Helping You, Helping Me
Last updated: June 2021
Growing up in a small-town, middle-class household, I was raised to believe showing vulnerability was a sign of weakness. The sentiment was consistent in school and on TV. Boys my age were demoralized by mentors, teachers, and parents when showing signs of defeat. Did you scrape your knee? That's what happens when you're not careful. Crying won't help you! Suck it up. There was no room for empathy. The individual was often responsible for their own pain, self-inflicted or not. Nobody talked about emotions, and being at your wit's end was synonymous with defeat. Showing passion, curiosity, and asking for help? Forget about it. People who try are suckers.
Fighting my ego
I have left that small town and people behind long ago. But the after-effects show up at work, in my relationships, and in my MS care. It's hard to quiet the nagging voice saying, "Help is for the weak". Acknowledging that I need support does not please the ego that has long thrived on accomplishment and individualism. That ego does not leave room for much at all. Being scared about needing and asking for help, I have mostly handled my diagnosis in solitude. Until now.
When you can't do it alone anymore
For me, not asking for help stopped my cycle of grief. Not speaking up allowed me to be alone with my struggles. The bigger the challenges, the more reckless courage I needed to press on. Until one day, the fear was too intense and the challenge too scary to face alone. I had to remind myself of the painful truth, that to move forward means acknowledging a steaming pile of unresolved pain. And this time, I didn't want to approach it alone.
Asking for help when living with MS
I hate to admit it, but MS is usually not a one-person job. Whatever way MS incorporates into your life, it was never meant to be dealt with alone. If my ego had its way, I would get my infusions and prescriptions, and that would be it for dealing with this disease. Being a patient, caretaker, healthcare provider, friend, family: it's hard. Some people do, but I can't do this alone. I need to know my limits and ask for help when I have surpassed them. Doing so without self-judgment is a daily practice for me.
The right kind of help
I'm proud of being headstrong, but there is no pride to be had in going at this disease alone. Inviting people to help you also asks them to deal with whatever you can't or don't want to do alone. That can be hard. To let someone in can be excruciating if, like me, you have associated help with weakness. It gets even more daunting if you ask for help and doesn't get what you need. Everybody is not capable of helping. Asking for the right kind of help from the right people is a form of art. I would offer advice here, but as you might have already figured by the post so far, this topic is not my forte.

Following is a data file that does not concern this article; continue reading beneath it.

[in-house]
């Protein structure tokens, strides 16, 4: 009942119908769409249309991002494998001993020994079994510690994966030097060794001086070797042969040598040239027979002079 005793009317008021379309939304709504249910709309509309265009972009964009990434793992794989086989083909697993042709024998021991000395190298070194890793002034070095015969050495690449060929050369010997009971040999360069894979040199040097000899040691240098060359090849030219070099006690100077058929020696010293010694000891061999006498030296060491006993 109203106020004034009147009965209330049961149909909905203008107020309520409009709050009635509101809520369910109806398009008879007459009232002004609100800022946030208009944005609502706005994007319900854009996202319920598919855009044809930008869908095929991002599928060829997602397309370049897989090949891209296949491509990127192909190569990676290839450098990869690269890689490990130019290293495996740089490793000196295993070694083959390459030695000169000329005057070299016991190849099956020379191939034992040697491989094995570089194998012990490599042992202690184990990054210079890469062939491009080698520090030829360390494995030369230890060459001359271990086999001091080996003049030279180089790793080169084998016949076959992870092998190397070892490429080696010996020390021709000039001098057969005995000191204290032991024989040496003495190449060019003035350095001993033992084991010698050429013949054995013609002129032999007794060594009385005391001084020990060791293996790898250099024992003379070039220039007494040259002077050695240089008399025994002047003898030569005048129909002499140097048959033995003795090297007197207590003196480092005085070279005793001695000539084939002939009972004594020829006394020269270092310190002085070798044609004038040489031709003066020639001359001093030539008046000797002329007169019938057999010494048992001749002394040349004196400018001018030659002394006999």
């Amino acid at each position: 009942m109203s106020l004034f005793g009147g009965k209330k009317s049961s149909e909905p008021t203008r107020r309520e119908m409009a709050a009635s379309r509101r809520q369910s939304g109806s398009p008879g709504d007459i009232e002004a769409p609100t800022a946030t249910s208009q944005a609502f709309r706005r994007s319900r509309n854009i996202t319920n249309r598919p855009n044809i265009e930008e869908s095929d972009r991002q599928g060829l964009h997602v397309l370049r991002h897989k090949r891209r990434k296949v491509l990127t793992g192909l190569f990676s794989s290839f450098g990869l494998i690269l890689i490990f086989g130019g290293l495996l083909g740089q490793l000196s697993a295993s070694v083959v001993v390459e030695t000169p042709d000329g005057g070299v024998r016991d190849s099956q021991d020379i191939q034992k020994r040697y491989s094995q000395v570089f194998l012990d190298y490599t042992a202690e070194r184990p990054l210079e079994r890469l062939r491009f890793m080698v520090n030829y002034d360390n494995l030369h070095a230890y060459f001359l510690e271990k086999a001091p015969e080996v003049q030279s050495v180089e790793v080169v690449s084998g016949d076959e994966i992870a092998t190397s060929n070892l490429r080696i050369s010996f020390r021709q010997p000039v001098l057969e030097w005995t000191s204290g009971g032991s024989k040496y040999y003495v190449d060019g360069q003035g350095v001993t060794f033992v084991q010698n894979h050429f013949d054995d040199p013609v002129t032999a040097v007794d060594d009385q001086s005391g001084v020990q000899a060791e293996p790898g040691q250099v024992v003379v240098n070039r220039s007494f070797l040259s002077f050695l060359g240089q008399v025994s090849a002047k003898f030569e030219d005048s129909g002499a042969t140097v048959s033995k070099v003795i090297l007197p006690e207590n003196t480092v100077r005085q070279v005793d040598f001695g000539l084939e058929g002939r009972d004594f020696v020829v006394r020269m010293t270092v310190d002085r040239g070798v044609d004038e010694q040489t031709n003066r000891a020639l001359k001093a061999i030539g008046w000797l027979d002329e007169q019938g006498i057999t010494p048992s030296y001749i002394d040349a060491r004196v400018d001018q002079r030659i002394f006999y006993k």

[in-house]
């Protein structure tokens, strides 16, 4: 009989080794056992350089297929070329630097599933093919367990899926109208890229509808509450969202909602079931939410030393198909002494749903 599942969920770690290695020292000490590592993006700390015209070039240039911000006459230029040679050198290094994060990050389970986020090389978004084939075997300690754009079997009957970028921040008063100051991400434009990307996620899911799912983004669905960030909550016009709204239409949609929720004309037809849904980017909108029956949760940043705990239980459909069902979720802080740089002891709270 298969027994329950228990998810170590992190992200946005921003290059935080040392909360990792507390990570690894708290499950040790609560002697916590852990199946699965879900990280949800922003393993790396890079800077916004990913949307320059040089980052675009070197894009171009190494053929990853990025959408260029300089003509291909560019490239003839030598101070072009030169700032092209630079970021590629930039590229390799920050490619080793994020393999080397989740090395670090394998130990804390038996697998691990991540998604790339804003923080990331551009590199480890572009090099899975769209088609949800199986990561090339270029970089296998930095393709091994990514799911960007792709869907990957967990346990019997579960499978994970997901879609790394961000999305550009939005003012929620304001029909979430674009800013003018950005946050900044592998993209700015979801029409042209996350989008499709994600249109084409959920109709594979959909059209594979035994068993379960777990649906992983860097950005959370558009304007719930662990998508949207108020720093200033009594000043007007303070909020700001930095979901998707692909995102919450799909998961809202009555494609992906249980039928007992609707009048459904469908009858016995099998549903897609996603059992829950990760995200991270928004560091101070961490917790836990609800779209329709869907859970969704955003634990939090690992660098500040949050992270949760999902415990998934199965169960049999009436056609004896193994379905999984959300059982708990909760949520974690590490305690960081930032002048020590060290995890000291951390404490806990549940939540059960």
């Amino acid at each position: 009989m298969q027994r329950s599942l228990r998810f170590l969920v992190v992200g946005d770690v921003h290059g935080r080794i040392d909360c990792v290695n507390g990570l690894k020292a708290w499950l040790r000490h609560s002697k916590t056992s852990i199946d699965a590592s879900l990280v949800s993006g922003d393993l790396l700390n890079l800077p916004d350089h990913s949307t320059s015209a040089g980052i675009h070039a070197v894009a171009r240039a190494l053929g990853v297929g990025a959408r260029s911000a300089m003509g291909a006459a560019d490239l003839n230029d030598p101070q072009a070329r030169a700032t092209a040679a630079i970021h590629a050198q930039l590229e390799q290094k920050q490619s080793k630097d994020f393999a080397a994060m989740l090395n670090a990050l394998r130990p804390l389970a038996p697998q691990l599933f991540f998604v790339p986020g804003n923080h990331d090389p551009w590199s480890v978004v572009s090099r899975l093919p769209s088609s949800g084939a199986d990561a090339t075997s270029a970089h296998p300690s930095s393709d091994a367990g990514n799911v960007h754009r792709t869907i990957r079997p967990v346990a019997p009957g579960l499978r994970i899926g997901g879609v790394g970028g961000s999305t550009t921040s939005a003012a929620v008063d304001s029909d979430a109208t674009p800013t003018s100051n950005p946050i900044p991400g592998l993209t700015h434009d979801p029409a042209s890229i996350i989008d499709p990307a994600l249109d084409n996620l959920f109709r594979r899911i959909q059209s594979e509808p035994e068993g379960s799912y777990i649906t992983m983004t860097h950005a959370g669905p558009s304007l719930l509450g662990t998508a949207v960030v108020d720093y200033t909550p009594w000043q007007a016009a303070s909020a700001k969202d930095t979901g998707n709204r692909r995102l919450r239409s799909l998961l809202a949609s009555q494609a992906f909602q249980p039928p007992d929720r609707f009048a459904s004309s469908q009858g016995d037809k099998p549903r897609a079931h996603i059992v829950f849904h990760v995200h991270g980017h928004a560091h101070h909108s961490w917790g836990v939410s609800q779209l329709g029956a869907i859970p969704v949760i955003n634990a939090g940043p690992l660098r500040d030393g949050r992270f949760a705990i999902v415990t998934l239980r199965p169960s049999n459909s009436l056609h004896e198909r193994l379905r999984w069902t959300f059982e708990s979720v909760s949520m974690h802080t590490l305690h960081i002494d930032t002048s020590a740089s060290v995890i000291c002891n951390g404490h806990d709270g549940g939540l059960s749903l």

Dealing with empathic failures
Once in a blue moon, I find the courage to reach out. Sometimes for practical help but primarily for emotional support. What stops me in my tracks when I feel brave is when I'm met with empathic failures. We are all guilty of making them. You can identify an empathetic failure by the listener's inability to set themselves aside and listen. Instead, they rush to minimize your hurt, offer up (unsolicited) advice, or make it about their experience. They don't stop to ask and listen for what you need. I have heard this again and again. When we reach out but don't meet a listening ear, it hurts. When I share my pain, I want people to listen, not rush in to fix what they probably cannot mend. I think it must be especially hard for parents, but we probably all struggle with this to a certain degree.
Listening vs. fixing
In an earlier post, "Support: Look and You Shall Find," I wrote about the ability to find connection with other people even when you have not lived a day in their shoes. I want to reiterate that showing a propensity for listening rather than "fixing" can sometimes be the best way of helping someone. Some help is practical, and listening won't pick you up from that doctor's appointment (on time). What we need help with varies greatly depending on how MS affects your life. Regardless if you need mostly emotional or practical support, I believe that we all benefit from being heard.
Finally accepting help
When someone offers me help, I tend to resist. I want to feel strong, so I keep going even when I shouldn't. MS, unfortunately, does not take good intentions into account. I want it to listen to me, but I know that it will continue to be the other way around. The healthiest way forward for me is going to be about asking for and accepting help. Like I said before, we are not meant to do this alone — any of it.
What does advocacy mean to you as someone living with multiple sclerosis? Please select all that apply: